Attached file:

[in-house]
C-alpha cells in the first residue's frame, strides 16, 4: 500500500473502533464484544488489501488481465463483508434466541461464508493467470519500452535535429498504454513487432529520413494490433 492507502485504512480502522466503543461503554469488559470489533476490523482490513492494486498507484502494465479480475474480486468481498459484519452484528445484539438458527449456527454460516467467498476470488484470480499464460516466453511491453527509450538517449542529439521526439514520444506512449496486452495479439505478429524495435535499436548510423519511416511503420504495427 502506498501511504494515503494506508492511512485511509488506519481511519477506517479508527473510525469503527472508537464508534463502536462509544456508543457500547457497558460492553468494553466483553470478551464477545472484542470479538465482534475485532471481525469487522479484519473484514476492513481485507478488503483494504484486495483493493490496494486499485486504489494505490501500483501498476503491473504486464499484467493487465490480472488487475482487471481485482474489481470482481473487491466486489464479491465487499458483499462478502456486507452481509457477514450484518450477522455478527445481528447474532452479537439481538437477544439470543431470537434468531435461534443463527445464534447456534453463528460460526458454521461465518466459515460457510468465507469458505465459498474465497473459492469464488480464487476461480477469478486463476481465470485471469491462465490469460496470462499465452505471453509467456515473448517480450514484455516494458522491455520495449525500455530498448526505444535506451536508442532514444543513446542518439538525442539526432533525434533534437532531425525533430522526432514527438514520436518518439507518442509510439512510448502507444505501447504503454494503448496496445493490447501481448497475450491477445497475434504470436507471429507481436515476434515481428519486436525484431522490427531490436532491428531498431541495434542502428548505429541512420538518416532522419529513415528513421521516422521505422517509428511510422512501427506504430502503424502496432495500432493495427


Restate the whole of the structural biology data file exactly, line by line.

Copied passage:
[in-house]
C-alpha cells in the first residue's frame, strides 16, 4: 500500500473502533464484544488489501488481465463483508434466541461464508493467470519500452535535429498504454513487432529520413494490433 492507502485504512480502522466503543461503554469488559470489533476490523482490513492494486498507484502494465479480475474480486468481498459484519452484528445484539438458527449456527454460516467467498476470488484470480499464460516466453511491453527509450538517449542529439521526439514520444506512449496486452495479439505478429524495435535499436548510423519511416511503420504495427 502506498501511504494515503494506508492511512485511509488506519481511519477506517479508527473510525469503527472508537464508534463502536462509544456508543457500547457497558460492553468494553466483553470478551464477545472484542470479538465482534475485532471481525469487522479484519473484514476492513481485507478488503483494504484486495483493493490496494486499485486504489494505490501500483501498476503491473504486464499484467493487465490480472488487475482487471481485482474489481470482481473487491466486489464479491465487499458483499462478502456486507452481509457477514450484518450477522455478527445481528447474532452479537439481538437477544439470543431470537434468531435461534443463527445464534447456534453463528460460526458454521461465518466459515460457510468465507469458505465459498474465497473459492469464488480464487476461480477469478486463476481465470485471469491462465490469460496470462499465452505471453509467456515473448517480450514484455516494458522491455520495449525500455530498448526505444535506451536508442532514444543513446542518439538525442539526432533525434533534437532531425525533430522526432514527438514520436518518439507518442509510439512510448502507444505501447504503454494503448496496445493490447501481448497475450491477445497475434504470436507471429507481436515476434515481428519486436525484431522490427531490436532491428531498431541495434542502428548505429541512420538518416532522419529513415528513421521516422521505422517509428511510422512501427506504430502503424502496432495500432493495427